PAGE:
International organisations could be overestimating emissions from China, the world’s biggest producer of greenhouse gasbecause of problems in the way they calculate their data, said a study published by Nature on Wednesday.
With talks on a new global climate accord set to take place in Paris in December, China, the world’s biggest producer of climate-warming gas, has promised to bring emissions to a peak by “around 2030”, but it remains unclear how much CO2 China is actually producing and how much it will produce in 15 years.
While there is no official figure for Chinese carbon emissions last year, estimates stand at around 9-10 billion tonnes, while forecasts for 2030 range anywhere between 11 billion and 20 billion tonnes.
“Without an accurate baseline, any target will become a number-crunching game,” said Dabo Guan, Chair of Climate Change Economics at the University of East Anglia, and one of the authors of the Nature study.
The paper said organisations like the European Union’s Emissions Database for Global Atmospheric Research (EDGAR) have overestimated China’s emissions by as much as 14 percent by using default conversion rates that should not apply in China.
“The main difference in our paper is for the first time we have taken fuel quality into consideration, which is missing from other estimates,” said Guan.
Taking into account China’s lower quality coal, the study calculated China’s 2013 carbon emissions at 9.13 billion tonnes, below the EDGAR figure and 5.6 percent lower than an estimate in oil major BP’s statistical yearbook.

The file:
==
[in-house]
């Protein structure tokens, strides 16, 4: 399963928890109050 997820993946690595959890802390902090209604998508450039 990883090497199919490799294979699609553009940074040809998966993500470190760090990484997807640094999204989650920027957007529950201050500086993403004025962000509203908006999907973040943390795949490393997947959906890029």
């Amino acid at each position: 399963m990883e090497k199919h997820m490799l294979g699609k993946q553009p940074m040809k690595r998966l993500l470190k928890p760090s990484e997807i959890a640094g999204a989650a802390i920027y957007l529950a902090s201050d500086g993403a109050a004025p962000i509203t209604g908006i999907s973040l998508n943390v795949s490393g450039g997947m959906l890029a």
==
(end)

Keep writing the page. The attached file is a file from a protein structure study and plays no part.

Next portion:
The Intergovernmental Panel on Climate Change (IPCC) recommends a default “emission factor” of 0.713 tonnes of carbon for every tonne of coal produced, but the Nature authors, looking at around 600 samples from domestic mines, said the figure in China should be closer to 0.518 tonnes.
The study also estimated China produced 2.9 gigatonnes less carbon dioxide than previous estimates over 2000-2013, although Chinese government researchers said it might have overestimated lower-grade coal consumption over the period.
“More cheaper poor quality coal was supplied in 2013 as the industry was hit by lower demand in China,” said Jiang Kejun of the Energy Research Institute, a government think tank. “It is not accurate to use emission factors for a single year to calculate China’s emissions.”
The last time Beijing gave an official number was for 2005, when emissions stood at “approximately” 7.47 billion tonnes. It is due to submit an updated number for 2010 next year.
While the study might ease some of the pressure on China, it still has a lot to do to rein in its spiraling greenhouse gas emissions, said Guan.
“Our estimates, which use a lower emission factor, don’t change the fact that China is still the largest emitter in the world,” he said.
“This will give some carbon space for the less-developed regions in China but it is not a game-changer. It won’t disrupt China’s mitigation efforts.”